Various studies showed that oral complaints associated with AI are unaesthetic appearance, extensive loss of tooth structure, dental sensitivity, and loss of vertical dimension. [4],[5],[6],[7],[8] No standard formula for successful treatment of AI has been demonstrated. Treatment planning for patients with AI is related to many factors: The age and socioeconomic status of the patient, the type and severity of the disorder, and the intraoral situation at the time the treatment is planned. It includes removal of surface stains, reducing sensitivity, maintaining vertical dimension of occlusion, and the esthetics with adhesive techniques/overdentures/porcelain-fused-to metal crowns/fixed partial dentures/full porcelain crowns/inlay/onlay restorations are used for better esthetics of the patients. Preventive aspects in the primary and mixed dentition include dietary advice, fluoride supplements, and oral hygiene instructions. Topical fluoride application can be done during the permanent dentition. Restorative aspects in the primary dentition includes giving glass ionomer restorations and stainless steel crowns, in the mixed dentition stainless steel crowns. [1],[2],[3],[7]

 
   References Top

1.Chamarthi V, Varma BR, Jayanthi M. Amelogenesis imperfecta: A clinician's challenge. J Indian Soc Pedod Prev Dent 2012;30:70-3.  Back to cited text no. 1
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2.Crawford PJ, Aldred M, Bloch-Zupan A. Amelogenesis imperfecta. Orphanet J Rare Dis 2007;2:17.  Back to cited text no. 2
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3.Chaudhary M, Dixit S, Singh A, Kunte S. Amelogenesis imperfecta: Report of a case and review of literature. J Oral Maxillofac Pathol 2009;13:70-7.  Back to cited text no. 3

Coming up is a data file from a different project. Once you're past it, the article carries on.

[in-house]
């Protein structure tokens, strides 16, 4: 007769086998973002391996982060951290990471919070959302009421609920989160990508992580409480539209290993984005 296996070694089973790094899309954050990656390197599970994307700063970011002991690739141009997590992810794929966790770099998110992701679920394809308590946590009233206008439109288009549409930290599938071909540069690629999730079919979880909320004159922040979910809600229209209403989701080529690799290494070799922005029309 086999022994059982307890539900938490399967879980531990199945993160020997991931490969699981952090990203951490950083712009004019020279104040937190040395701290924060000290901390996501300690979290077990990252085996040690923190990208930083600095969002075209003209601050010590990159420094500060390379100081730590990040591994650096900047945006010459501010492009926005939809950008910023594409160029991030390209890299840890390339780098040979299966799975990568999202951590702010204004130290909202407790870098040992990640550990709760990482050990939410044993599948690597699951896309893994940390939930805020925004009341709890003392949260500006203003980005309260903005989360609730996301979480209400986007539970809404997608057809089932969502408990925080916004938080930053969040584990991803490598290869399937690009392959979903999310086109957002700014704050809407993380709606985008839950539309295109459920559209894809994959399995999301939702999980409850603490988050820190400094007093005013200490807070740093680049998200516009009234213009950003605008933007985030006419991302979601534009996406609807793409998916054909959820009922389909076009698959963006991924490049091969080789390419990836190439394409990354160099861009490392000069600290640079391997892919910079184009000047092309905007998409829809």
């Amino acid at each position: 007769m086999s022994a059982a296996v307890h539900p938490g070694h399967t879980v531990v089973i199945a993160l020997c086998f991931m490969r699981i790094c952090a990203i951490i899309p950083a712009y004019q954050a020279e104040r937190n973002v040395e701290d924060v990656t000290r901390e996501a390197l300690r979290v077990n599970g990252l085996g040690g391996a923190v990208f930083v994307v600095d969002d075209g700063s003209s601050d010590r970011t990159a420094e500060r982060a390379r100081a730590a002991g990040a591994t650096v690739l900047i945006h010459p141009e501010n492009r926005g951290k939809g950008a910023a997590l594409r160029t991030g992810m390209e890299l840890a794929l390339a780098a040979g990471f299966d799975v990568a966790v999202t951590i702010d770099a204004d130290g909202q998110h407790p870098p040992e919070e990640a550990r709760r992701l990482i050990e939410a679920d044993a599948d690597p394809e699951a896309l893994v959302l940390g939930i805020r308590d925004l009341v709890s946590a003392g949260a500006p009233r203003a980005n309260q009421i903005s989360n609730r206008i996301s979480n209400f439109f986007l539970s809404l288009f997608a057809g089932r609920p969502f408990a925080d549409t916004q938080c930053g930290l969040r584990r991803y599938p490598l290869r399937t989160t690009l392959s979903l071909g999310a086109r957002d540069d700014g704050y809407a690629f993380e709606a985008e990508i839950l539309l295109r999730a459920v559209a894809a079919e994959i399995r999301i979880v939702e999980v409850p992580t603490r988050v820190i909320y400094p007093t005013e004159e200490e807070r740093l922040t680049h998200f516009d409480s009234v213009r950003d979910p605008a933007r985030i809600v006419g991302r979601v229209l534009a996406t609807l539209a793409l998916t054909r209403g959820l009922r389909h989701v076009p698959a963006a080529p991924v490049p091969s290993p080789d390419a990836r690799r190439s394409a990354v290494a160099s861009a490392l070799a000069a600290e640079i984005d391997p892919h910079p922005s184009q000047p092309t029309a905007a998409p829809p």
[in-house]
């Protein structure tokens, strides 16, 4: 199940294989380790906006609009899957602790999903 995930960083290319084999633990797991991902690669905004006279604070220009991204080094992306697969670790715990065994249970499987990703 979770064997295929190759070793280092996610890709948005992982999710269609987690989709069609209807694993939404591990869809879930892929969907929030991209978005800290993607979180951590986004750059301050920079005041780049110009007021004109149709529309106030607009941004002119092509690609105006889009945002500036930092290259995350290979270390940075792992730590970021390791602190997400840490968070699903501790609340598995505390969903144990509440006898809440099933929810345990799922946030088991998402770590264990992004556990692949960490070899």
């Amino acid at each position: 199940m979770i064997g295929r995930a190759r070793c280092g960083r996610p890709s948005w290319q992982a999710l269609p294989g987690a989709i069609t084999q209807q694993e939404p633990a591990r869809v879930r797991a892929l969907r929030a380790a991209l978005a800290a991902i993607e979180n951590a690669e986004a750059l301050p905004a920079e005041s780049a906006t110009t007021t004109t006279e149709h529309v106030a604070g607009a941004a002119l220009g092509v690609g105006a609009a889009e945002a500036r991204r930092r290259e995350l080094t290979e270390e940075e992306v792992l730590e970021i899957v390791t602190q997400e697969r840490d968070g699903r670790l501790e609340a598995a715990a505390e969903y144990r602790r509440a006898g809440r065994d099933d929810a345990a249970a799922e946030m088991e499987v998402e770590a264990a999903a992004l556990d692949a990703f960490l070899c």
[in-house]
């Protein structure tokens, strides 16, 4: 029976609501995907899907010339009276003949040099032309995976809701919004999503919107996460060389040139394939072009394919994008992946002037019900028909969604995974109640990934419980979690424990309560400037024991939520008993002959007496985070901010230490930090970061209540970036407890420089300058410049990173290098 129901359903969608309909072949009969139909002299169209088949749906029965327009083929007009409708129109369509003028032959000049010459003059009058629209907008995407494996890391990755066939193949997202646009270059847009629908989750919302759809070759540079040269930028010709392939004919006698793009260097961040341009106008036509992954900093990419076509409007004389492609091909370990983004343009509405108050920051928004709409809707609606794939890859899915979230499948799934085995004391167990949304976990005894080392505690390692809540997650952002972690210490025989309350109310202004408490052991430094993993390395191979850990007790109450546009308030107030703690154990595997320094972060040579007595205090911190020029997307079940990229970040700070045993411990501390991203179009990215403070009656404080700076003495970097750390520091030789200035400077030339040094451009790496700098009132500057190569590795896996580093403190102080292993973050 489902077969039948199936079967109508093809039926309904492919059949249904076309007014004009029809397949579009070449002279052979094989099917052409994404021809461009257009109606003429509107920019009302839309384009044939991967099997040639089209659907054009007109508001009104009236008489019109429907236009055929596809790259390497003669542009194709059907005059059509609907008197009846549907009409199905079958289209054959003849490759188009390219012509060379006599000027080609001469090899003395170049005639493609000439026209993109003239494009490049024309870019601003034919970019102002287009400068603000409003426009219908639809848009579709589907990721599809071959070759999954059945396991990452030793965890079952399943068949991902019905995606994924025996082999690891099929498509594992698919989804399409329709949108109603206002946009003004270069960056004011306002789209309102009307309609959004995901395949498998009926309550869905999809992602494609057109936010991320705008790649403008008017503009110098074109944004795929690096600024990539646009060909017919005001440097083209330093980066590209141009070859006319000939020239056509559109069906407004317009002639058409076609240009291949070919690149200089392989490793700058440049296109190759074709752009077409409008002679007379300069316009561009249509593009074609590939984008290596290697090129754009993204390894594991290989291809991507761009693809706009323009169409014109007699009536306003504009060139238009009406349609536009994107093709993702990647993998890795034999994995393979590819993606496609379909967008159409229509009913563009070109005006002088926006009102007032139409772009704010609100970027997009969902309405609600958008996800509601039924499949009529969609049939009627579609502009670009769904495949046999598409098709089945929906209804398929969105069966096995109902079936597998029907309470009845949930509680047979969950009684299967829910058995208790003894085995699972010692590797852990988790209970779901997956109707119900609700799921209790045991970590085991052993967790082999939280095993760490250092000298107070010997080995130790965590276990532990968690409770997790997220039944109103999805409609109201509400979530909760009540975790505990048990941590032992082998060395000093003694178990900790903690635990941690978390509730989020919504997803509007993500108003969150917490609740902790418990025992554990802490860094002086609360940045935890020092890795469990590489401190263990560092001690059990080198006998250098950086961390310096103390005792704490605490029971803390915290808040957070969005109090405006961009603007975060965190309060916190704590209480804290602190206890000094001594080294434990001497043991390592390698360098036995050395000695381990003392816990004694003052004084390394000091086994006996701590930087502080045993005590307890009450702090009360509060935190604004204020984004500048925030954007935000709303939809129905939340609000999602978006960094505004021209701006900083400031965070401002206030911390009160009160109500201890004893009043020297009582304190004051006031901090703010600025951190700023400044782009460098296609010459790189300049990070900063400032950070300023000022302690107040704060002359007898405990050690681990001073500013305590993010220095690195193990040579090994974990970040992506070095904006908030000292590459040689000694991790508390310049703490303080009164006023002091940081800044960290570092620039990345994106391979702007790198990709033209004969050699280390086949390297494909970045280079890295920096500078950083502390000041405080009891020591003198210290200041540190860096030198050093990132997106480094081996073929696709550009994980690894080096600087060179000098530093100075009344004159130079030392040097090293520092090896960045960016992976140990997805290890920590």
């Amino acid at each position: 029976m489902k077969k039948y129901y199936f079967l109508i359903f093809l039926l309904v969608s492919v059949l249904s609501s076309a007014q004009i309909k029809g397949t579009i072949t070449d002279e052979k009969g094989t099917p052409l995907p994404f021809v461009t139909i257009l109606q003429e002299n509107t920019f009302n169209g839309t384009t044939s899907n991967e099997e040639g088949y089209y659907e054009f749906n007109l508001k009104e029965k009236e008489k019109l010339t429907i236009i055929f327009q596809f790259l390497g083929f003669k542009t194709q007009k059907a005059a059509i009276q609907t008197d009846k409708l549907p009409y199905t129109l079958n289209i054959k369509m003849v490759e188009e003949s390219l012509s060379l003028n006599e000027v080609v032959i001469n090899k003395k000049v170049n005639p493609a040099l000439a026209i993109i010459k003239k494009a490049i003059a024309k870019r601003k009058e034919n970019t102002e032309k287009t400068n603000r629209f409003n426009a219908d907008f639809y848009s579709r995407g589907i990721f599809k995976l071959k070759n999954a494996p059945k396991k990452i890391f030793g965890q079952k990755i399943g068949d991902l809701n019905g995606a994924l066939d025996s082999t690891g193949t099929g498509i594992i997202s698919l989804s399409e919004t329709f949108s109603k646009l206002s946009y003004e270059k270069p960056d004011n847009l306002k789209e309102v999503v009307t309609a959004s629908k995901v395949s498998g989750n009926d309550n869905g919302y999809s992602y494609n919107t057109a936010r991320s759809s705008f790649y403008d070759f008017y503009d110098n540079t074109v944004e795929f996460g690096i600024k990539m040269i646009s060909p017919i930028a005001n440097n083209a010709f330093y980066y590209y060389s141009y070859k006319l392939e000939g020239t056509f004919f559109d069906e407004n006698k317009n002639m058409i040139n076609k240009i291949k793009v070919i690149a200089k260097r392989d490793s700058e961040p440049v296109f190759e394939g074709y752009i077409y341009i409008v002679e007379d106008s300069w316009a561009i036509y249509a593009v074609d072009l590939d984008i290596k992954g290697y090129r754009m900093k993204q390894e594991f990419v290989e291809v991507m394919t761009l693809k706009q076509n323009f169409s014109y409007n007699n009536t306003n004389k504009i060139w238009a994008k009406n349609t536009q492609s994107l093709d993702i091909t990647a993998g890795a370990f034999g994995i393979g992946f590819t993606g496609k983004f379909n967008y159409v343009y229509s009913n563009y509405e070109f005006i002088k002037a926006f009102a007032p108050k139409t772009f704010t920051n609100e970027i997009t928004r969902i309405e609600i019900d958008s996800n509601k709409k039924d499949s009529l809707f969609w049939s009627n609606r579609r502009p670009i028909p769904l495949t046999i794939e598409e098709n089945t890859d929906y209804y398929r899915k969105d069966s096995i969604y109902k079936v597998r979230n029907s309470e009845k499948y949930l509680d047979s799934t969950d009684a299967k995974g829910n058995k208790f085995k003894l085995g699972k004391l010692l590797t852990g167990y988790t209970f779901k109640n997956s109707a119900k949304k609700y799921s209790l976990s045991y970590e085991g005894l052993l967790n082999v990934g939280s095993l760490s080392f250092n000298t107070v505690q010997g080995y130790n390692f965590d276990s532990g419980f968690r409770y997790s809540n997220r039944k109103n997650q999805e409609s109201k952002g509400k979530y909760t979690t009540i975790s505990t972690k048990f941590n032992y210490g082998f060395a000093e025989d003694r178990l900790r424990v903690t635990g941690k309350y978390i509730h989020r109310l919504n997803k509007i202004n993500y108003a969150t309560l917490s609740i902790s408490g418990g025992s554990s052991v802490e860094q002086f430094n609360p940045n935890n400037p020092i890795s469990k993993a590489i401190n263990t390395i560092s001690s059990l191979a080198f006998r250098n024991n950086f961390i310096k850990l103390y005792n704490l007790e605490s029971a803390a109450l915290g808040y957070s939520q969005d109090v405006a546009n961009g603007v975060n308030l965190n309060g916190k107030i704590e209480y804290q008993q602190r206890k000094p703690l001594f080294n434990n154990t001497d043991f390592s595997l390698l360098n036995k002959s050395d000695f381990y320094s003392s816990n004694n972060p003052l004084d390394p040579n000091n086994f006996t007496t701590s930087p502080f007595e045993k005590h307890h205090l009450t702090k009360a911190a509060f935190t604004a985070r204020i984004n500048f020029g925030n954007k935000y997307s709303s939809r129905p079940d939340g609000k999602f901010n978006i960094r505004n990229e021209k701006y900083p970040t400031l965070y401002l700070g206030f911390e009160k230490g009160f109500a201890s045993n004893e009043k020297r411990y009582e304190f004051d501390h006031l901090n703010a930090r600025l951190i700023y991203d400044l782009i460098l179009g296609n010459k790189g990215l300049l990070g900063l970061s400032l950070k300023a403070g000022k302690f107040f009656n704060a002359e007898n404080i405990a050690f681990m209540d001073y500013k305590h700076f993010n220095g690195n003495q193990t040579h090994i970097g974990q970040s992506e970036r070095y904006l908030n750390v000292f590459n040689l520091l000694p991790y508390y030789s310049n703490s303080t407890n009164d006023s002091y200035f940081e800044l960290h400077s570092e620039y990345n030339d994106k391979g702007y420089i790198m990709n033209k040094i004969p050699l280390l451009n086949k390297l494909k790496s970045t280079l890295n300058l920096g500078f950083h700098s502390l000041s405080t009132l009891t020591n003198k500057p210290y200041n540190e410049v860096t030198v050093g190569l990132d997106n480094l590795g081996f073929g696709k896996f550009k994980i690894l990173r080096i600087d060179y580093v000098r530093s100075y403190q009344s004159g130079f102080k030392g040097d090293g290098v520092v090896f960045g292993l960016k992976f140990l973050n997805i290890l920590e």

[PUBMED]  Medknow Journal  
4.Lam E. Dental Anomalies. In: White SC, Pharooh MJ, editors. Oral Radiology: Principles and Interpretation. India: Elsevier; 2009. p. 303-37.  Back to cited text no. 4
    
5.Rajendran R. Developmental disturbances of oral and paraoral structures. In: Rajendran R, Shivapathsundharam B, editors. Shafer's textbook of oral pathology. New Delhi, India: Elsevier; 2009. p. 3-80.  Back to cited text no. 5
    
6.Paine ML, White SN, Luo W, Fong H, Sarikaya M, Snead ML. Regulated expression dictates enamel structure and tooth function (review). Matrix Biol 2001;20:273-92.  Back to cited text no. 6
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7.Sockalingam S. Dental rehabilitation of amelogenesis imperfecta using thermoformed templates. J Indian Soc Pedod Prev Dent 2011;29:53-61.  Back to cited text no. 7
[PUBMED]  Medknow Journal  
8.Winter GB. Amelogenesis imperfecta with enamel opacities and taurodontism: An alternative diagnosis for 'idiopathic dental fluorosis'. Br Dent J 1996;181:167-72.  Back to cited text no. 8
[PUBMED]    


    Figures

  [Figure 1], [Figure 2]